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This is song of self, not hellfire from a pulpit but a poem that drifts in earthless ecstasy. This poem reminds you to keep a hand in it, to not subdue the Matarose in you, the one who tagged her name on a stone garden outside an art museum, who’d go overseas to the Levant with only a couple hundred dollars in her pocket and make it last an entire summer, who once hitchhiked from Jerusalem to Tel Aviv, picked up on a motorcyclist, who rode with no helmet, bare-legged, her long dress scattering in the wind beneath screeching tires. You have wandered up and down Dizengoff street when an ex kicked you out, came to know its length in a single night, sometimes stopping to rest on a bench, without pretending to wait for a bus you couldn’t afford, and you wrote under lamplight in a little notebook you kept, your verses long stretches of Dizengoff in the quiet, in the flesh, without shame or regret or wanting to be elsewhere, and it would be years before you’d read this poem, and yet you were already in cahoots, you and Jackson and such poets, who are all the poets of the heart that will never simmer down, that heart that will “keep doing its little two step, aglow / in the middle of the room never / happier to have nowhere else to go.”

And now Matarose in full effect. And now you want to take this poem and tag its lines on every car of the 7 train, on every POST NO BILLS, over the mouth of every cynic and killjoy, leaving their mouths agape with possibility. And Matarose reads this poem to you even when your eyes are too heavy and your mind too full of pressing matters, and all your sorrows, your face-spinning phantom loves, even they sing, they sing until the drop drops, and the indignant heavens open, the angels blasting you out of their ersatz trumpets and you set whole cities ablaze.

 

* * *

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This has been a strange winter.

Rarely a true December day last December.

Late January, a epic snowstorm already lost from memory.

Today, a cold, rainy morning in February, and you realize this month, too, is ending on the same note as the months before it: dollar bills lost in a washing machine, a minor swindle, beginner’s magic which is more mistake.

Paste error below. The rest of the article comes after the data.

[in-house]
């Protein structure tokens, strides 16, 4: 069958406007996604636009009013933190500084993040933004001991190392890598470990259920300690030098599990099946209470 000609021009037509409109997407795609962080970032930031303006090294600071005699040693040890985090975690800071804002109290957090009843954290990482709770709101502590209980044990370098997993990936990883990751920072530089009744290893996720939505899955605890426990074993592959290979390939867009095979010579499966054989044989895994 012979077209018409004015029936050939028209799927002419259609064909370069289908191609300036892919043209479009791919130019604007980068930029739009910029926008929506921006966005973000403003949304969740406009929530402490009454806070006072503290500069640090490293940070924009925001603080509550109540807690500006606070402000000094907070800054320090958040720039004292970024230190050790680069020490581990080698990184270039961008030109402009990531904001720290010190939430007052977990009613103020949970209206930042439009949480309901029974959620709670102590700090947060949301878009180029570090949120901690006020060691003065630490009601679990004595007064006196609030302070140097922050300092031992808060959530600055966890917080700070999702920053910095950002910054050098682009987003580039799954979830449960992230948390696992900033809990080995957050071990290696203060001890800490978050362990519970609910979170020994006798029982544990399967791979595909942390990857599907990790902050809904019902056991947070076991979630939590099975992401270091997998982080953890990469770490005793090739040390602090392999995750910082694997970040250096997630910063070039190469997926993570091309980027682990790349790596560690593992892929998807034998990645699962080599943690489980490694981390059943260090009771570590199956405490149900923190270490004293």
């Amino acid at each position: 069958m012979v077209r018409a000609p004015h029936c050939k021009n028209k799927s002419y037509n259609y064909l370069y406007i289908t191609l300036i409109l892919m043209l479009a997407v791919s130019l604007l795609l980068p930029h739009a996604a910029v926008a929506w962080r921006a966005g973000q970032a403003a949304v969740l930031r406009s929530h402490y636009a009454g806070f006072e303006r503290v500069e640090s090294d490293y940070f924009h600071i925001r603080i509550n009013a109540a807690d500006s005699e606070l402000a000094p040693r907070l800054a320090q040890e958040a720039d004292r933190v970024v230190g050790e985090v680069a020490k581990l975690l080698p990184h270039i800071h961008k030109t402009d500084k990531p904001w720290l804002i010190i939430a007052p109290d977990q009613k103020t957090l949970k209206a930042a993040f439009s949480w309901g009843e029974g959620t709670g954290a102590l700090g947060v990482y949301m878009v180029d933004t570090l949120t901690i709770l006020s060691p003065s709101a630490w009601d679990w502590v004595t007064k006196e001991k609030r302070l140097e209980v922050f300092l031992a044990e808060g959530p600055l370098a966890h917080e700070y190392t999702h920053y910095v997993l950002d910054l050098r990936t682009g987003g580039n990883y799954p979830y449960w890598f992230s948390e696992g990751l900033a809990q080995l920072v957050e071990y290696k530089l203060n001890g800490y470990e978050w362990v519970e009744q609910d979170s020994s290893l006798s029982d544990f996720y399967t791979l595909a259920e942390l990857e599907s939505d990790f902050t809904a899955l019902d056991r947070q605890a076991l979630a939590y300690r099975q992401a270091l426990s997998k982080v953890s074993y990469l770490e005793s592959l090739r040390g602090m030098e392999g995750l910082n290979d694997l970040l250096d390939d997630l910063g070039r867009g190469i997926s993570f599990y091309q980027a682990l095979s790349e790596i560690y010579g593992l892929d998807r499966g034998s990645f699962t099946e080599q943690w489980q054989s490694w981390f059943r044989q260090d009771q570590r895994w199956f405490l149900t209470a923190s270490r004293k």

No season speaks to you more than winter and what you believed was its last truest month, February. You need the cabin shrouded in polar nights which you carry inside your heart year-round. This is not a place in which you feel shunned or in which you grieve. This place is a season, and the season of más dolor. When and where night lasts more than a single day, and every year you must make passage there, the steel blue twilight in the furthest reaches of Scandinavia, even though you grew up in deserts and humid subtropical climates, even though you’ve never been able to handle the cold. It lives there within you, and always has.

Yet today there is no snow on the ground, only a slow, gentle rain.

What has happened to the seasons?

Is this strangeness nature’s attempt to make us new again? Or is it a warning?

In “Origin of Glass” by Marcelo Hernandez Castillo, you find the winter you long for: “it is winter again as we feel our way through / a bed of glass in the river.” And you tread north through the dolor, knock-kneed and small-stepped, knowing you’ll lose your balance, the ice around you alive and cracking where “winter began inside you / no one knew / but I knew.”

In the poet’s origins of glass are the origins of life that is and is not— or rather the life that is despite its not: “the child with her glass head” with “your hands on her throat looking for the song at the other end.” And you have heard this poet read his poems and the work of others in all the ways “we sit on the bank in the sun / and quietly roll clay between our legs / and its hardening is a form of meditation.” And his voice is the wind blowing toward your cabin buried deep within the ice, and you know even if the season is lost again, it will live within you still, your need for the dolor, because “winter begins with her hands detached from the branches”

In late March you and your love are going to Iceland to see the Northern Lights which reportedly are the brightest they will be in the next 20 years. And you regard this trip as a last chance to witness a miracle both mammoth and elusive, that which contains no answers but questions to replace the ones that once gave you life, that guided you always towards. It is only a last chance because you’ve never needed the miracle of ice and darkness more, given this past. For you are going to encounter the winter within you as much as the aurora itself.

There, perhaps, you will hear a new strange song in which patterns and hours emerge from dissonance, the new seasons which have no one face, which sometimes come too early and other times appear to be like nothing like they were.